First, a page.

This week I’m at the Kintampo Rural Health Training School (KRHTS), nine hours by road from Accra in the geographic centre of Ghana and which also happens to lie on the Greenwich meridian. Here I’ve joined a group of mental health professionals from Hampshire Partnership NHS Trust who are collaborating with KRHTS and Ghana’s Ministry of Health on the Kintampo Project; a training programme that aims to increase the number of middle level specialist mental health workers in the country over the next five to 10 years. Mr Baah is enrolled on this 18 month course but a week before my colleagues from Hampshire were due to arrive for two weeks of intensive teaching, he was still uncertain about whether he would receive funding to attend.
The Kintampo Project’s curriculum was developed jointly with the University of Winchester for MAs to specialise in psychiatry and thus be known as Medical Assistant Psychiatry [sic] (MAP). There are also plans to run a 12 month course that will leading to community nurses taking up the role of Community Mental Health Officer (CMHO). With there being limited training available for Mr Baah at work, this would seem precisely the kind of opportunity to further develop his knowledge and skills. However, what rankles him is the term ‘assistant’, when he performs many of the functions of a doctor at work including admission, management and discharge of in-patients.
Mr Baah is a committed and concerned professional who says ultimately he would like to train as a psychiatrist. He works “for the love of the job” and will even reach into his own pocket for patients who can’t afford vital treatment for conditions like epilepsy. His suggestion for a more fitting title would be that of Clinical Psychiatry Officer, which he says more accurately describes what he does and would be respected by employers who currently don’t accept his ‘assistant’ opinion about their returning to work employee. “Feed us with the knowledge” he says of the Kintampo Project “but give us the legal backing. We are being prepared ‘half-baked’; you get the picture?”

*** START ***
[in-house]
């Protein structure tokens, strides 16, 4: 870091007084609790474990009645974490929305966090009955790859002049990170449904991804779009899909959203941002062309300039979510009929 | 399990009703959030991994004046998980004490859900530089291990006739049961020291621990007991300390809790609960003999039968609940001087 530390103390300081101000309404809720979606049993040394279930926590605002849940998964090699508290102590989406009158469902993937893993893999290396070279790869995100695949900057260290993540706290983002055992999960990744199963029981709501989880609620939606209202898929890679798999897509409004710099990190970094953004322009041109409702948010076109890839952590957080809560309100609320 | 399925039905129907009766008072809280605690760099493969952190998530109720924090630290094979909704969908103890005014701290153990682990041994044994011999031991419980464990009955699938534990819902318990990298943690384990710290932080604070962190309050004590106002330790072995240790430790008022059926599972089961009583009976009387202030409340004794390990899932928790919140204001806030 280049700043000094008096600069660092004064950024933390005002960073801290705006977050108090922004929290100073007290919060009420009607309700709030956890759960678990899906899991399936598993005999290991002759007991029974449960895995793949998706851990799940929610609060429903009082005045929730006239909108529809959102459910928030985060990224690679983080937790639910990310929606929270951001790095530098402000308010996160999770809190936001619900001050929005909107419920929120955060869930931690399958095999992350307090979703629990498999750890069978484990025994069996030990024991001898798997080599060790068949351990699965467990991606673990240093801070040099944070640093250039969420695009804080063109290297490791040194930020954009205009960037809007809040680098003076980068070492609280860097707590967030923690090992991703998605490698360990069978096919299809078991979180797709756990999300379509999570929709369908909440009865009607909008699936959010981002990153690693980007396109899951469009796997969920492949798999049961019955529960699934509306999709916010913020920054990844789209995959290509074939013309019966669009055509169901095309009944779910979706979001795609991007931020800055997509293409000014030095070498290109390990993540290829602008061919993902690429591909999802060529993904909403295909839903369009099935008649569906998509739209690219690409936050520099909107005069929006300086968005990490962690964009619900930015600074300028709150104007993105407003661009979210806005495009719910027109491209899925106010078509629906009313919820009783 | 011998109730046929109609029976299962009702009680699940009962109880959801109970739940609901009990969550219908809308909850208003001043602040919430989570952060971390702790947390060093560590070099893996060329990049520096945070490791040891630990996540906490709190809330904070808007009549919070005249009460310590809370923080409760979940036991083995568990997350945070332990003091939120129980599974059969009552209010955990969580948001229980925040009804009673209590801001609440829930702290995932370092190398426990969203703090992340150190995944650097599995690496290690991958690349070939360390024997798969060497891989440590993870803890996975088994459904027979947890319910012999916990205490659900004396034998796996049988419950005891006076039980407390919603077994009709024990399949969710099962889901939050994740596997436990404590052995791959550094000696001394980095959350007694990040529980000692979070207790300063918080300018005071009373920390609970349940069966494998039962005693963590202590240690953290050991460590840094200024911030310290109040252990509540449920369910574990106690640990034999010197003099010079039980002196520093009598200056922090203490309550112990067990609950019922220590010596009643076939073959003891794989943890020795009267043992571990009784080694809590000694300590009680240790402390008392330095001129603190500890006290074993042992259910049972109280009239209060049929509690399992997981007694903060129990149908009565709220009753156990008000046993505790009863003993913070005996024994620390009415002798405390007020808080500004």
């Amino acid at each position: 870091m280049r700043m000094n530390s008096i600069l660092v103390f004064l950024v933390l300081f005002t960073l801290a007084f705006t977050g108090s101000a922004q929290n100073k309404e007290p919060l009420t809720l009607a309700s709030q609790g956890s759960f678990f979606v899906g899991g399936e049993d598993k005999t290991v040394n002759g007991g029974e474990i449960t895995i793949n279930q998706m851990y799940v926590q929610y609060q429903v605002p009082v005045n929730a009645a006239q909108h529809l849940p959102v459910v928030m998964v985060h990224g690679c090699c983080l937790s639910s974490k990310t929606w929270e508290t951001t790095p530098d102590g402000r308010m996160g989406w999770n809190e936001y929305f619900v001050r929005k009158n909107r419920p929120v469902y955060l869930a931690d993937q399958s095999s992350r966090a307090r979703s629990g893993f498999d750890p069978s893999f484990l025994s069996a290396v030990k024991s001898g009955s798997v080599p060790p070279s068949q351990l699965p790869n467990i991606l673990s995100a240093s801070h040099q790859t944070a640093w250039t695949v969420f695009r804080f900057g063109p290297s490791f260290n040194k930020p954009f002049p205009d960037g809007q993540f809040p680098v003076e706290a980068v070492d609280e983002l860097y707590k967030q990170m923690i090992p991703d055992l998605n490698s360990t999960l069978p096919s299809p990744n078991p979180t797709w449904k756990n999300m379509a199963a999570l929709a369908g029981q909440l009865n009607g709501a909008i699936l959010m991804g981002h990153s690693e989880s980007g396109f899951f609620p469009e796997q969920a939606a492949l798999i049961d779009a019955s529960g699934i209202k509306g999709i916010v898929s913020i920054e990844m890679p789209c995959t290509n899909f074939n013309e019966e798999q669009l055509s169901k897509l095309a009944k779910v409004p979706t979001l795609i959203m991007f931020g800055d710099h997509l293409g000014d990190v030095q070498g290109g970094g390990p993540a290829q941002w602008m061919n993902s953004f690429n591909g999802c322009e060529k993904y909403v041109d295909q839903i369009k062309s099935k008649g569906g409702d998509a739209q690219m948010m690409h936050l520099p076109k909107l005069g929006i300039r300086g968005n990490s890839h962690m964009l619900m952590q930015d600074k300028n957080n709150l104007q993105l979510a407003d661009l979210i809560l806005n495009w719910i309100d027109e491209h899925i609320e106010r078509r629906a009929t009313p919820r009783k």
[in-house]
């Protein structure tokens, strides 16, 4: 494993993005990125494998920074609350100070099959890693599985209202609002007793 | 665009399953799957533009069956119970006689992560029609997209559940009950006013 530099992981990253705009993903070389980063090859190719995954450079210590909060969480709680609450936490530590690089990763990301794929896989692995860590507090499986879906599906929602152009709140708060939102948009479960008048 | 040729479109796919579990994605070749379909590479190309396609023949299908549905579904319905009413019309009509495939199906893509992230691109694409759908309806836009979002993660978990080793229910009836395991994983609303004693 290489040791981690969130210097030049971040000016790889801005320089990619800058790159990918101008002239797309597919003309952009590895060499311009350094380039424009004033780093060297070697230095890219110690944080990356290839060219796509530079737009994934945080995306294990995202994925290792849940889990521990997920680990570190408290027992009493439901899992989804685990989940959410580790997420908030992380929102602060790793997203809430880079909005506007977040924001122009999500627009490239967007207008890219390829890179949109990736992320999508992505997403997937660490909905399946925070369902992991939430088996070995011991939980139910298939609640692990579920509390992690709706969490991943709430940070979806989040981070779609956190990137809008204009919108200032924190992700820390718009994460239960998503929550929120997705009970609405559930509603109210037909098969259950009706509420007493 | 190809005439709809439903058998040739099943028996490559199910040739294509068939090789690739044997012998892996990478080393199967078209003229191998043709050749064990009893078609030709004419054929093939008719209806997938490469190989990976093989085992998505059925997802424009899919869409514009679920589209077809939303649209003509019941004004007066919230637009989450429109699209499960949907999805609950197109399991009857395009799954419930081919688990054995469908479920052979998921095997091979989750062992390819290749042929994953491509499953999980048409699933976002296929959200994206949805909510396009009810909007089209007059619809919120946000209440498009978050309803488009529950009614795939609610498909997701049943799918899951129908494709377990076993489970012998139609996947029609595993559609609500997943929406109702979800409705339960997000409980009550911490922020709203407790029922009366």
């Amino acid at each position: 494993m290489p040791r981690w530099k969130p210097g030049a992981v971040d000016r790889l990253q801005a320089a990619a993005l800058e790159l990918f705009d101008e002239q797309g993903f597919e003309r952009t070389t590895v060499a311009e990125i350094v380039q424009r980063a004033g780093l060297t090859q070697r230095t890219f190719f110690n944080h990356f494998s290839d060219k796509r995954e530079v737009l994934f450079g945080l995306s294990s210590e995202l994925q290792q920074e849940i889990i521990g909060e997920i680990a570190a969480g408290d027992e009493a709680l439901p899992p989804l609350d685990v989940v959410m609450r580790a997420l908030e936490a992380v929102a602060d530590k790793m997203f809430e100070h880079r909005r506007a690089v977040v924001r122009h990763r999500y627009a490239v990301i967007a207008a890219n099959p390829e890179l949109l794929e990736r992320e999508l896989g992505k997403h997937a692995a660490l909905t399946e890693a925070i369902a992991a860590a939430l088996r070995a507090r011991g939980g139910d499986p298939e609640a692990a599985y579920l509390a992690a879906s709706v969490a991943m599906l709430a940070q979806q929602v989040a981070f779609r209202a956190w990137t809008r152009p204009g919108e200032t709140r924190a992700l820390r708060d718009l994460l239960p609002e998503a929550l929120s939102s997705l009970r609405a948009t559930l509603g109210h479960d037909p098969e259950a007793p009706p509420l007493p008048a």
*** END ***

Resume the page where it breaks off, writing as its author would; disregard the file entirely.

So were things ever better? “It has not been better but things are becoming worse of late in the sense that psychiatrists in Africa or Ghana are not motivated, so people don’t want to be there. The problem they are having is to nominate people to the regions (rural areas) but most people won’t want to go. If people are not responding, it is because they don’t see anything positive ahead of them. Even now we don’t know our new pay structure that should come in. If you want this programme to ‘kick off’ and you still don’t decide how much to give the people; do you think you are serious? It doesn’t show any seriousness.”
To be fair to the Kintampo Project, it aims to provide a serious, dedicated specialist training in psychiatry for health professionals who will be working in the community, far away from the three large institutions that are based along the south coast. As an experienced MA already working in psychiatry, Mr Baah – whose funding is later confirmed – is among a select group accessing this new training that future aspiring MAPs will benefit from. However, if Mr Baah is typical of the MAP students I will be teaching, the Kintampo Project may also have to recognise his concerns and address the career prospects that its students might expect to look forward to.